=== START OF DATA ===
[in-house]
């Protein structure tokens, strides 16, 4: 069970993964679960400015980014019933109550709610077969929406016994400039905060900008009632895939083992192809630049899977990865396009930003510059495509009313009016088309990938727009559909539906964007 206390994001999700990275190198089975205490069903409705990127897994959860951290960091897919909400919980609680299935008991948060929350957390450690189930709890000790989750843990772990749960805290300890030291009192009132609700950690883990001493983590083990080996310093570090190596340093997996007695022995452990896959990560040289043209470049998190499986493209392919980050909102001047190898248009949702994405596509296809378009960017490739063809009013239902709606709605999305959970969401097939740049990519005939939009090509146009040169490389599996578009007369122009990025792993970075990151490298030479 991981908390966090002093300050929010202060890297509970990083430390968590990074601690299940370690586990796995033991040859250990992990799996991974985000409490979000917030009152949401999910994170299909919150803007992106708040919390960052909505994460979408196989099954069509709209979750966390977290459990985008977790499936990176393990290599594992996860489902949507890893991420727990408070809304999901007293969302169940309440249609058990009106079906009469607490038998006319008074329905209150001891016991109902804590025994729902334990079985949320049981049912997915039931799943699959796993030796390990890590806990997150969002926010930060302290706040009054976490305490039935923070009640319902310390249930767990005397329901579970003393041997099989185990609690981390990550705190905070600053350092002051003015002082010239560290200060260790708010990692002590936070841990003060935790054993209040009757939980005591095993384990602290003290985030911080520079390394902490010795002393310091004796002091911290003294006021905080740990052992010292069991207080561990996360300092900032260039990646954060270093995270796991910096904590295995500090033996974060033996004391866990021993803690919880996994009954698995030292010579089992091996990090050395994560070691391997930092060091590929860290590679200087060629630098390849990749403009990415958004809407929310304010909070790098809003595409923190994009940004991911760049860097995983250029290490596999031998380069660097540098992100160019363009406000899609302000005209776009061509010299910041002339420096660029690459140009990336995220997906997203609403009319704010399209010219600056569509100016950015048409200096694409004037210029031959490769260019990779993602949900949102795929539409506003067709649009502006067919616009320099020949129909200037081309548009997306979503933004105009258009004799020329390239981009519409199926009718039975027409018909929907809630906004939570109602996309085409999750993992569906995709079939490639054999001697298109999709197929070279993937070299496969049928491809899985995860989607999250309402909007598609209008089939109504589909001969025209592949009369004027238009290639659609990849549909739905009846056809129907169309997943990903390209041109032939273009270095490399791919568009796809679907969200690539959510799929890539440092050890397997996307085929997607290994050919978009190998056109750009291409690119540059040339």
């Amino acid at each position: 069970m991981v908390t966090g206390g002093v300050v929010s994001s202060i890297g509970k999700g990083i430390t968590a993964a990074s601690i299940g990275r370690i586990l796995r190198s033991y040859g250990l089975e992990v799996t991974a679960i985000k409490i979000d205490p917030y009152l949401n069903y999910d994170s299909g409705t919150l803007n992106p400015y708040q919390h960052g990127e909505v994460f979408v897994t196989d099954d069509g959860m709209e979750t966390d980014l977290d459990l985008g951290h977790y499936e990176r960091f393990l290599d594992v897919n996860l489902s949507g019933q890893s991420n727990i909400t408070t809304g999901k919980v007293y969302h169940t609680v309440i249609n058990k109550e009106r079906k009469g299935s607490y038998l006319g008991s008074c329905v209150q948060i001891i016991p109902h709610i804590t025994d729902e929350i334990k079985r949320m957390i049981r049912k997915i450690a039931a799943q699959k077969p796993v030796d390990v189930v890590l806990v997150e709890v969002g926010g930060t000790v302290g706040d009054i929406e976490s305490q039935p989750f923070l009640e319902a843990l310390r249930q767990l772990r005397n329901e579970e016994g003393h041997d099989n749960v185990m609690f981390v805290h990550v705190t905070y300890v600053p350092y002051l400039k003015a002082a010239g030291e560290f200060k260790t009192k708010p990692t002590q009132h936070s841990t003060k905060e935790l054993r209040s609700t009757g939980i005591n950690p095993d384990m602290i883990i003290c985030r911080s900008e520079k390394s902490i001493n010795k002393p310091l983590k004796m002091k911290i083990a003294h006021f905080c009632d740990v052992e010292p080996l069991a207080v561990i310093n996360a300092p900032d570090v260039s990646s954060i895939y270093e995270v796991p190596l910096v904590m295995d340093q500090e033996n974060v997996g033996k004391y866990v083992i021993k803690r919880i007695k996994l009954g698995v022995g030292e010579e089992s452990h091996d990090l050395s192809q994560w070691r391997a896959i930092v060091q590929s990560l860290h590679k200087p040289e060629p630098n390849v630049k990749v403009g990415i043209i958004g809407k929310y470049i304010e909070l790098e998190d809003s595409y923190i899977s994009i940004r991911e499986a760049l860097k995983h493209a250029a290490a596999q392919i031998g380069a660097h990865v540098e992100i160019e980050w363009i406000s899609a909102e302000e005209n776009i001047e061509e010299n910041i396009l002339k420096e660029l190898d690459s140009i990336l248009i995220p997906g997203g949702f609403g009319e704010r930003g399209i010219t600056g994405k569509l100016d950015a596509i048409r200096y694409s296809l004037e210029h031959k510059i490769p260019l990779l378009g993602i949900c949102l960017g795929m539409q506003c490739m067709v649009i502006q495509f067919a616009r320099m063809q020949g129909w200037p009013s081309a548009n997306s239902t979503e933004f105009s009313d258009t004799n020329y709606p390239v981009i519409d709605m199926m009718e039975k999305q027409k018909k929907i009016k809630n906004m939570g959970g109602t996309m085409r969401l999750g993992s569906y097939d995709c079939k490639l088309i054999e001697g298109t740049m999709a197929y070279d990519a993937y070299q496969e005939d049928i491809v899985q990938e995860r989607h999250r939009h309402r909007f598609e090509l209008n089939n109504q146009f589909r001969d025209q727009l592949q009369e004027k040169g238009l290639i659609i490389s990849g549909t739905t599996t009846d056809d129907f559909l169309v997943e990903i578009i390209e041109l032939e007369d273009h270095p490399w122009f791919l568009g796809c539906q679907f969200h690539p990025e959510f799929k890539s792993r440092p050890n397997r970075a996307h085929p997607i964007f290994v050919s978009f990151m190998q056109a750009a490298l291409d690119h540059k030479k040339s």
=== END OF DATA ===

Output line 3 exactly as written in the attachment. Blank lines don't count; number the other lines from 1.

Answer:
């Amino acid at each position: 069970m991981v908390t966090g206390g002093v300050v929010s994001s202060i890297g509970k999700g990083i430390t968590a993964a990074s601690i299940g990275r370690i586990l796995r190198s033991y040859g250990l089975e992990v799996t991974a679960i985000k409490i979000d205490p917030y009152l949401n069903y999910d994170s299909g409705t919150l803007n992106p400015y708040q919390h960052g990127e909505v994460f979408v897994t196989d099954d069509g959860m709209e979750t966390d980014l977290d459990l985008g951290h977790y499936e990176r960091f393990l290599d594992v897919n996860l489902s949507g019933q890893s991420n727990i909400t408070t809304g999901k919980v007293y969302h169940t609680v309440i249609n058990k109550e009106r079906k009469g299935s607490y038998l006319g008991s008074c329905v209150q948060i001891i016991p109902h709610i804590t025994d729902e929350i334990k079985r949320m957390i049981r049912k997915i450690a039931a799943q699959k077969p796993v030796d390990v189930v890590l806990v997150e709890v969002g926010g930060t000790v302290g706040d009054i929406e976490s305490q039935p989750f923070l009640e319902a843990l310390r249930q767990l772990r005397n329901e579970e016994g003393h041997d099989n749960v185990m609690f981390v805290h990550v705190t905070y300890v600053p350092y002051l400039k003015a002082a010239g030291e560290f200060k260790t009192k708010p990692t002590q009132h936070s841990t003060k905060e935790l054993r209040s609700t009757g939980i005591n950690p095993d384990m602290i883990i003290c985030r911080s900008e520079k390394s902490i001493n010795k002393p310091l983590k004796m002091k911290i083990a003294h006021f905080c009632d740990v052992e010292p080996l069991a207080v561990i310093n996360a300092p900032d570090v260039s990646s954060i895939y270093e995270v796991p190596l910096v904590m295995d340093q500090e033996n974060v997996g033996k004391y866990v083992i021993k803690r919880i007695k996994l009954g698995v022995g030292e010579e089992s452990h091996d990090l050395s192809q994560w070691r391997a896959i930092v060091q590929s990560l860290h590679k200087p040289e060629p630098n390849v630049k990749v403009g990415i043209i958004g809407k929310y470049i304010e909070l790098e998190d809003s595409y923190i899977s994009i940004r991911e499986a760049l860097k995983h493209a250029a290490a596999q392919i031998g380069a660097h990865v540098e992100i160019e980050w363009i406000s899609a909102e302000e005209n776009i001047e061509e010299n910041i396009l002339k420096e660029l190898d690459s140009i990336l248009i995220p997906g997203g949702f609403g009319e704010r930003g399209i010219t600056g994405k569509l100016d950015a596509i048409r200096y694409s296809l004037e210029h031959k510059i490769p260019l990779l378009g993602i949900c949102l960017g795929m539409q506003c490739m067709v649009i502006q495509f067919a616009r320099m063809q020949g129909w200037p009013s081309a548009n997306s239902t979503e933004f105009s009313d258009t004799n020329y709606p390239v981009i519409d709605m199926m009718e039975k999305q027409k018909k929907i009016k809630n906004m939570g959970g109602t996309m085409r969401l999750g993992s569906y097939d995709c079939k490639l088309i054999e001697g298109t740049m999709a197929y070279d990519a993937y070299q496969e005939d049928i491809v899985q990938e995860r989607h999250r939009h309402r909007f598609e090509l209008n089939n109504q146009f589909r001969d025209q727009l592949q009369e004027k040169g238009l290639i659609i490389s990849g549909t739905t599996t009846d056809d129907f559909l169309v997943e990903i578009i390209e041109l032939e007369d273009h270095p490399w122009f791919l568009g796809c539906q679907f969200h690539p990025e959510f799929k890539s792993r440092p050890n397997r970075a996307h085929p997607i964007f290994v050919s978009f990151m190998q056109a750009a490298l291409d690119h540059k030479k040339s």